Montana State University
Academics | Administration | Admissions | A-Z Index | Directories

Montana State Universityspacer Mountains and Minds
MSU AcademicsspacerMSU AdministrationspacerMSU AdmissionsspacerMSU A-Z IndexspacerMSU Directoriesspacer
 


Contact Us
Counseling & Psychological Services
Montana State University
P.O. Box 173180
Bozeman, MT 59717-3180

Tel: (406) 994-4531
Fax: (406) 994-2485
Location: 211 Swingle
> Counseling & Psychological Services
Counseling Services

Traditional Views of Masculinity Limit Men

Exponent article by Scott Cunningham & Matt Dwyer
Counseling & Psychological Services

Over the past 15 years, scholars have begun to examine the social construct of "masculinity." This has led to questioning the traditional norms of the male role, such as emphasis on competition, status, toughness, and emotional stoicism. These traditional, stereotypical views of masculinity clash with the modern-day realities of intimacy, communication, and sharing nurturing and household chores. Many traditional or stereotypical views of masculinity limit men and leave them feeling confused about how to have successful relationships and what "masculinity" is.

Perhaps the most problematic tenet of the traditional masculine ideology is the emphasis on emotional stoicism. Statements like "take it like a man," "boys don't cry," and "No Fear" communicate the idea that expressing emotion equals emotional weakness. This forces men to hide fear, anxiety, pain, sadness, and self-doubt behind a façade of confidence and competence. Men are told from an early age to hide weakness and exude strength, which alienates themselves and others from the emotionally-rich parts of themselves. Too often these feelings are expressed through the more "acceptable" masculine emotion: anger. This limits men in their emotional expressiveness and may lead to their feelings being expressed through anger, aggression, self-destructive behavior such as substance abuse, or even violence.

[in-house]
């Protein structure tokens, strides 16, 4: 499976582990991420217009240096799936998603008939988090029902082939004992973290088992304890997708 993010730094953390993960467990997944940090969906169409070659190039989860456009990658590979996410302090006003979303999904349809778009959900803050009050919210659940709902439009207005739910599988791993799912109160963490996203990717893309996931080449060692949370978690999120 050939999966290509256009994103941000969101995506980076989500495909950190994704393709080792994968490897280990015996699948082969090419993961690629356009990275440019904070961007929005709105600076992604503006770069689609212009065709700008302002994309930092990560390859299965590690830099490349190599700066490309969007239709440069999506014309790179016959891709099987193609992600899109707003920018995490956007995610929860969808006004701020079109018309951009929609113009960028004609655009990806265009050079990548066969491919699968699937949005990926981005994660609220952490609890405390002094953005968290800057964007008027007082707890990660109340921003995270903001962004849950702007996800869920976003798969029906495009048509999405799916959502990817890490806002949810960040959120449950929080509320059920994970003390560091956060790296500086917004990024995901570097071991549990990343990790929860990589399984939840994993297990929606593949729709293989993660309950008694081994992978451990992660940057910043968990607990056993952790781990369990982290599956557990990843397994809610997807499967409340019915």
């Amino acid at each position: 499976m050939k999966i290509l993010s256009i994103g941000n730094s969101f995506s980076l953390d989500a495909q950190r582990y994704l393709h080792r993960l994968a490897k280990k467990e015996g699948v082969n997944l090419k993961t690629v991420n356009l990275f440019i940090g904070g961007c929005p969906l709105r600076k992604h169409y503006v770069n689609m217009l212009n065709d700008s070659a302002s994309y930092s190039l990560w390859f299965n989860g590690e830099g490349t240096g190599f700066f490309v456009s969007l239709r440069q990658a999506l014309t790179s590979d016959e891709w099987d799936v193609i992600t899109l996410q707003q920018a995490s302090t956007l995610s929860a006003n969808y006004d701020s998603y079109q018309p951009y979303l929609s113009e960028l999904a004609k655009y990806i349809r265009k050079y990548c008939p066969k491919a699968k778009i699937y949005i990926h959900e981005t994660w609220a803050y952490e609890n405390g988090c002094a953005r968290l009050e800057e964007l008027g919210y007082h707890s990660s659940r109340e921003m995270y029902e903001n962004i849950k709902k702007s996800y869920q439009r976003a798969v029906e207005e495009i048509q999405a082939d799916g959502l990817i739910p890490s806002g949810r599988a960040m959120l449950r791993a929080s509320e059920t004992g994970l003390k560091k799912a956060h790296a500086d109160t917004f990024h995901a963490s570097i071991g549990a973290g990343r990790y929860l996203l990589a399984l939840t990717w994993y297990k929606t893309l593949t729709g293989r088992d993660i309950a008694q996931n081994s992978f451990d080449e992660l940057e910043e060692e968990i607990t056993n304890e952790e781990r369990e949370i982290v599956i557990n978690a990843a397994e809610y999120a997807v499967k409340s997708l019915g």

Traditional views of masculinity can act as an emotional straightjacket that prohibits men from expressing feelings or urges that are mistakenly seen as "feminine," such as warmth, empathy, and need. When young boys or men break this rule of masculinity, they are often teased, ridiculed, or shamed for not acting like a "man." This fear of being labeled "feminine," or the myth that sharing more vulnerable parts of themselves undermines strength and independence, often contributes to men holding back their true feelings. This then hinders their ability to maintain intimate connections with their friends, romantic partners or children.

Contributing to men's confusion is the mixed messages they often receive: "Be strong vs. be sensitive" or "I want a take-charge man vs. I'd prefer equality." This confusion can lead to men holding more tightly to what may be more comfortable or accepted: the traditional messages about masculinity they received while growing up. This internalization of emotions causes men to limit their social support and puts them at risk for stress-related illnesses such as heart disease, depression, or hypertension.

Overall, the unique stresses and emotional challenges that men face today highlight the need for increased awareness and education on these issues. The expectations on men, both from others and from themselves, are often confusing and contradictory.

CPS offers counseling for men, as well as an array of educational seminars geared towards men's health. Watch for flyers about the Men's Health Initiative, and the CPS website for details.

 

View Text-only Version Text-only Updated: 12/17/08
spacer
spacer
© Montana State University 2005 Didn't Find it? Please use our contact list or our site index.